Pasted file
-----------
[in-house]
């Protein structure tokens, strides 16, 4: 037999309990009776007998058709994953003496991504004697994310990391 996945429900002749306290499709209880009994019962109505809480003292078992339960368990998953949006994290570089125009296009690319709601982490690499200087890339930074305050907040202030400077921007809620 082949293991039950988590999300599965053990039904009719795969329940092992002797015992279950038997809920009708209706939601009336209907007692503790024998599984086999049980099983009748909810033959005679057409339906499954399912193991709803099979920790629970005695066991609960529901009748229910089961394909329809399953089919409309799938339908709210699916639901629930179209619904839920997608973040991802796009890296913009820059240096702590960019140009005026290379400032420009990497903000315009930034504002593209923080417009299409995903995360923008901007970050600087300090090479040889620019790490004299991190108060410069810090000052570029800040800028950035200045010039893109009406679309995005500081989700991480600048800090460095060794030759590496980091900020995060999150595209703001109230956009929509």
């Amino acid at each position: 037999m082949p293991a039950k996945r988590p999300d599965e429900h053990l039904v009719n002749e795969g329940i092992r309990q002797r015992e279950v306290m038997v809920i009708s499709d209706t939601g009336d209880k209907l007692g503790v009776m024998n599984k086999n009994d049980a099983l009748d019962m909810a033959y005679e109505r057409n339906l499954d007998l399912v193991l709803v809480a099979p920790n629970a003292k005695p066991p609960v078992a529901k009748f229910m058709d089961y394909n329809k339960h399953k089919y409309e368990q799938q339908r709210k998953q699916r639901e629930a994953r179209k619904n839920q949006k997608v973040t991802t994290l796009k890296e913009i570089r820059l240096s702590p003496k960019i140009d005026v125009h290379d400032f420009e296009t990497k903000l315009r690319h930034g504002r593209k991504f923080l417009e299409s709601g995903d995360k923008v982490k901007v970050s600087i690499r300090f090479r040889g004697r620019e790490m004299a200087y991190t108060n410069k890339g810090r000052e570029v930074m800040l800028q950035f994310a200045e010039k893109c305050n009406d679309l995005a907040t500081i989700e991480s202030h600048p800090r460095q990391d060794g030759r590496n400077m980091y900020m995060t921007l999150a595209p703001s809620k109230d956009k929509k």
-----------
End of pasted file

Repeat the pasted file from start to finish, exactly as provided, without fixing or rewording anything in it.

[in-house]
């Protein structure tokens, strides 16, 4: 037999309990009776007998058709994953003496991504004697994310990391 996945429900002749306290499709209880009994019962109505809480003292078992339960368990998953949006994290570089125009296009690319709601982490690499200087890339930074305050907040202030400077921007809620 082949293991039950988590999300599965053990039904009719795969329940092992002797015992279950038997809920009708209706939601009336209907007692503790024998599984086999049980099983009748909810033959005679057409339906499954399912193991709803099979920790629970005695066991609960529901009748229910089961394909329809399953089919409309799938339908709210699916639901629930179209619904839920997608973040991802796009890296913009820059240096702590960019140009005026290379400032420009990497903000315009930034504002593209923080417009299409995903995360923008901007970050600087300090090479040889620019790490004299991190108060410069810090000052570029800040800028950035200045010039893109009406679309995005500081989700991480600048800090460095060794030759590496980091900020995060999150595209703001109230956009929509």
């Amino acid at each position: 037999m082949p293991a039950k996945r988590p999300d599965e429900h053990l039904v009719n002749e795969g329940i092992r309990q002797r015992e279950v306290m038997v809920i009708s499709d209706t939601g009336d209880k209907l007692g503790v009776m024998n599984k086999n009994d049980a099983l009748d019962m909810a033959y005679e109505r057409n339906l499954d007998l399912v193991l709803v809480a099979p920790n629970a003292k005695p066991p609960v078992a529901k009748f229910m058709d089961y394909n329809k339960h399953k089919y409309e368990q799938q339908r709210k998953q699916r639901e629930a994953r179209k619904n839920q949006k997608v973040t991802t994290l796009k890296e913009i570089r820059l240096s702590p003496k960019i140009d005026v125009h290379d400032f420009e296009t990497k903000l315009r690319h930034g504002r593209k991504f923080l417009e299409s709601g995903d995360k923008v982490k901007v970050s600087i690499r300090f090479r040889g004697r620019e790490m004299a200087y991190t108060n410069k890339g810090r000052e570029v930074m800040l800028q950035f994310a200045e010039k893109c305050n009406d679309l995005a907040t500081i989700e991480s202030h600048p800090r460095q990391d060794g030759r590496n400077m980091y900020m995060t921007l999150a595209p703001s809620k109230d956009k929509k």